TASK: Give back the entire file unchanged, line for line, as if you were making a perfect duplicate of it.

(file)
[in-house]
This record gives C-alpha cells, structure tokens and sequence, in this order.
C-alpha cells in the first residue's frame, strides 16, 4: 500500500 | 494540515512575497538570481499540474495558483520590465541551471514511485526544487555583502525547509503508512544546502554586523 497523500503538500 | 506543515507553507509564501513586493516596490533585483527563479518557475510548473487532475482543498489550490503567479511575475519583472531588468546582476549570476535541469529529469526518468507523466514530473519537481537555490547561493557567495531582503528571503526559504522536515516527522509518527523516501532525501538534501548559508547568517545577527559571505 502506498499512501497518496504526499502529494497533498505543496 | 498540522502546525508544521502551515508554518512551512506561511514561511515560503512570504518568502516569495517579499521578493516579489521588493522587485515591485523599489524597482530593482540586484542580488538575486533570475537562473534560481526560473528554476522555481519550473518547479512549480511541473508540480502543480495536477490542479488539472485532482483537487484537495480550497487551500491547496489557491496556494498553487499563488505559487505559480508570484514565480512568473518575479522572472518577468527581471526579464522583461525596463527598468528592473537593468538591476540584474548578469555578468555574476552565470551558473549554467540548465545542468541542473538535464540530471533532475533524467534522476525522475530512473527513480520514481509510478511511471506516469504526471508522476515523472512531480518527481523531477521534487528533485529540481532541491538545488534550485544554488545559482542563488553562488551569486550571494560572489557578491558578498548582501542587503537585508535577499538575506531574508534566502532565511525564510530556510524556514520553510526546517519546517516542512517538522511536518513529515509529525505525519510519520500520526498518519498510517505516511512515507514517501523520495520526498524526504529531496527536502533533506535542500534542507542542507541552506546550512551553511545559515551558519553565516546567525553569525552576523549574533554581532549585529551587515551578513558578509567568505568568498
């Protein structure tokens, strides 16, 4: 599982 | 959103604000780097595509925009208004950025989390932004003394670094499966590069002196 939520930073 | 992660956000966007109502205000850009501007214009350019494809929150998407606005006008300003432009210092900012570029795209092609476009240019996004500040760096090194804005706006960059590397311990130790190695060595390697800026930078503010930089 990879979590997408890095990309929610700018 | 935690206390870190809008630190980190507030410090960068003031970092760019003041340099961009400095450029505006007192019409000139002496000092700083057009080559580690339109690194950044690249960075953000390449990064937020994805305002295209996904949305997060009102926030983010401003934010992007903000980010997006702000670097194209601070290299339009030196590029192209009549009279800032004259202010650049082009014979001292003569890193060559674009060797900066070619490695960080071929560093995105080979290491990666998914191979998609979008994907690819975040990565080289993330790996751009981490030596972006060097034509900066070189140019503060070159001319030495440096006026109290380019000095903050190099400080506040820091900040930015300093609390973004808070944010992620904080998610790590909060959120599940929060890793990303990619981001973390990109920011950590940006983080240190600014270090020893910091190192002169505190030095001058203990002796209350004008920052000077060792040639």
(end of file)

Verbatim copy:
[in-house]
This record gives C-alpha cells, structure tokens and sequence, in this order.
C-alpha cells in the first residue's frame, strides 16, 4: 500500500 | 494540515512575497538570481499540474495558483520590465541551471514511485526544487555583502525547509503508512544546502554586523 497523500503538500 | 506543515507553507509564501513586493516596490533585483527563479518557475510548473487532475482543498489550490503567479511575475519583472531588468546582476549570476535541469529529469526518468507523466514530473519537481537555490547561493557567495531582503528571503526559504522536515516527522509518527523516501532525501538534501548559508547568517545577527559571505 502506498499512501497518496504526499502529494497533498505543496 | 498540522502546525508544521502551515508554518512551512506561511514561511515560503512570504518568502516569495517579499521578493516579489521588493522587485515591485523599489524597482530593482540586484542580488538575486533570475537562473534560481526560473528554476522555481519550473518547479512549480511541473508540480502543480495536477490542479488539472485532482483537487484537495480550497487551500491547496489557491496556494498553487499563488505559487505559480508570484514565480512568473518575479522572472518577468527581471526579464522583461525596463527598468528592473537593468538591476540584474548578469555578468555574476552565470551558473549554467540548465545542468541542473538535464540530471533532475533524467534522476525522475530512473527513480520514481509510478511511471506516469504526471508522476515523472512531480518527481523531477521534487528533485529540481532541491538545488534550485544554488545559482542563488553562488551569486550571494560572489557578491558578498548582501542587503537585508535577499538575506531574508534566502532565511525564510530556510524556514520553510526546517519546517516542512517538522511536518513529515509529525505525519510519520500520526498518519498510517505516511512515507514517501523520495520526498524526504529531496527536502533533506535542500534542507542542507541552506546550512551553511545559515551558519553565516546567525553569525552576523549574533554581532549585529551587515551578513558578509567568505568568498
């Protein structure tokens, strides 16, 4: 599982 | 959103604000780097595509925009208004950025989390932004003394670094499966590069002196 939520930073 | 992660956000966007109502205000850009501007214009350019494809929150998407606005006008300003432009210092900012570029795209092609476009240019996004500040760096090194804005706006960059590397311990130790190695060595390697800026930078503010930089 990879979590997408890095990309929610700018 | 935690206390870190809008630190980190507030410090960068003031970092760019003041340099961009400095450029505006007192019409000139002496000092700083057009080559580690339109690194950044690249960075953000390449990064937020994805305002295209996904949305997060009102926030983010401003934010992007903000980010997006702000670097194209601070290299339009030196590029192209009549009279800032004259202010650049082009014979001292003569890193060559674009060797900066070619490695960080071929560093995105080979290491990666998914191979998609979008994907690819975040990565080289993330790996751009981490030596972006060097034509900066070189140019503060070159001319030495440096006026109290380019000095903050190099400080506040820091900040930015300093609390973004808070944010992620904080998610790590909060959120599940929060890793990303990619981001973390990109920011950590940006983080240190600014270090020893910091190192002169505190030095001058203990002796209350004008920052000077060792040639």